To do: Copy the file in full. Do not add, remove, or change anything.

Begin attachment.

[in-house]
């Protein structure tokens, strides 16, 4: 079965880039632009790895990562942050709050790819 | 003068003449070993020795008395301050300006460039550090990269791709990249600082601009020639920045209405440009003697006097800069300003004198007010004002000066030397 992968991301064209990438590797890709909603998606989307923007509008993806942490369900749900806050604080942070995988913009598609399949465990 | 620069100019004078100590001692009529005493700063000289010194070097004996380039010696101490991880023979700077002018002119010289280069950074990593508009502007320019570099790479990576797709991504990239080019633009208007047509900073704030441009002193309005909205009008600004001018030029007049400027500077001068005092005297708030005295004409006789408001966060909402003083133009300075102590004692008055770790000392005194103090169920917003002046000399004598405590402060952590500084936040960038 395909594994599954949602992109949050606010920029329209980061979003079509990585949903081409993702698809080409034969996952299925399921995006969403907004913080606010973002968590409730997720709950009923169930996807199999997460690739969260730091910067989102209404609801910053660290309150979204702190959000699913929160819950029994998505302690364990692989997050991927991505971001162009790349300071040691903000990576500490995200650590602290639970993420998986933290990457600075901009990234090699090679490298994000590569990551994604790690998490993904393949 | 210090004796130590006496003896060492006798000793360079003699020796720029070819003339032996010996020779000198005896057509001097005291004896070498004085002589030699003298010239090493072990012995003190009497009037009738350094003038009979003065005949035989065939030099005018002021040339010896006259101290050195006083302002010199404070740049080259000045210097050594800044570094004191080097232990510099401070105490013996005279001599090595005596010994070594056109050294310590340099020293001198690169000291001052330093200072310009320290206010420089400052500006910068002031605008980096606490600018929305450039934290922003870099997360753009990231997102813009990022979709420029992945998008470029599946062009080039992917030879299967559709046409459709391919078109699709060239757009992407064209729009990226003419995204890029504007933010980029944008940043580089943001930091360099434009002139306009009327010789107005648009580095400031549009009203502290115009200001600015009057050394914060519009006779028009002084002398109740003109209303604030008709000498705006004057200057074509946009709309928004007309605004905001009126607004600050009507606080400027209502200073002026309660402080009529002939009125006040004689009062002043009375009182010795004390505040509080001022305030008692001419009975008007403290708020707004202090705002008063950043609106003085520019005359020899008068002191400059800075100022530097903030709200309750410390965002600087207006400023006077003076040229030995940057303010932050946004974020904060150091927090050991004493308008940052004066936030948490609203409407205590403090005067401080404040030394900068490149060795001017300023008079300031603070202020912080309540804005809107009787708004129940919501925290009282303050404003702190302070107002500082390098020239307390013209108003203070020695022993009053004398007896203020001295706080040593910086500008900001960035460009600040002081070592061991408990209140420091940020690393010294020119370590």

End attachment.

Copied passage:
[in-house]
């Protein structure tokens, strides 16, 4: 079965880039632009790895990562942050709050790819 | 003068003449070993020795008395301050300006460039550090990269791709990249600082601009020639920045209405440009003697006097800069300003004198007010004002000066030397 992968991301064209990438590797890709909603998606989307923007509008993806942490369900749900806050604080942070995988913009598609399949465990 | 620069100019004078100590001692009529005493700063000289010194070097004996380039010696101490991880023979700077002018002119010289280069950074990593508009502007320019570099790479990576797709991504990239080019633009208007047509900073704030441009002193309005909205009008600004001018030029007049400027500077001068005092005297708030005295004409006789408001966060909402003083133009300075102590004692008055770790000392005194103090169920917003002046000399004598405590402060952590500084936040960038 395909594994599954949602992109949050606010920029329209980061979003079509990585949903081409993702698809080409034969996952299925399921995006969403907004913080606010973002968590409730997720709950009923169930996807199999997460690739969260730091910067989102209404609801910053660290309150979204702190959000699913929160819950029994998505302690364990692989997050991927991505971001162009790349300071040691903000990576500490995200650590602290639970993420998986933290990457600075901009990234090699090679490298994000590569990551994604790690998490993904393949 | 210090004796130590006496003896060492006798000793360079003699020796720029070819003339032996010996020779000198005896057509001097005291004896070498004085002589030699003298010239090493072990012995003190009497009037009738350094003038009979003065005949035989065939030099005018002021040339010896006259101290050195006083302002010199404070740049080259000045210097050594800044570094004191080097232990510099401070105490013996005279001599090595005596010994070594056109050294310590340099020293001198690169000291001052330093200072310009320290206010420089400052500006910068002031605008980096606490600018929305450039934290922003870099997360753009990231997102813009990022979709420029992945998008470029599946062009080039992917030879299967559709046409459709391919078109699709060239757009992407064209729009990226003419995204890029504007933010980029944008940043580089943001930091360099434009002139306009009327010789107005648009580095400031549009009203502290115009200001600015009057050394914060519009006779028009002084002398109740003109209303604030008709000498705006004057200057074509946009709309928004007309605004905001009126607004600050009507606080400027209502200073002026309660402080009529002939009125006040004689009062002043009375009182010795004390505040509080001022305030008692001419009975008007403290708020707004202090705002008063950043609106003085520019005359020899008068002191400059800075100022530097903030709200309750410390965002600087207006400023006077003076040229030995940057303010932050946004974020904060150091927090050991004493308008940052004066936030948490609203409407205590403090005067401080404040030394900068490149060795001017300023008079300031603070202020912080309540804005809107009787708004129940919501925290009282303050404003702190302070107002500082390098020239307390013209108003203070020695022993009053004398007896203020001295706080040593910086500008900001960035460009600040002081070592061991408990209140420091940020690393010294020119370590």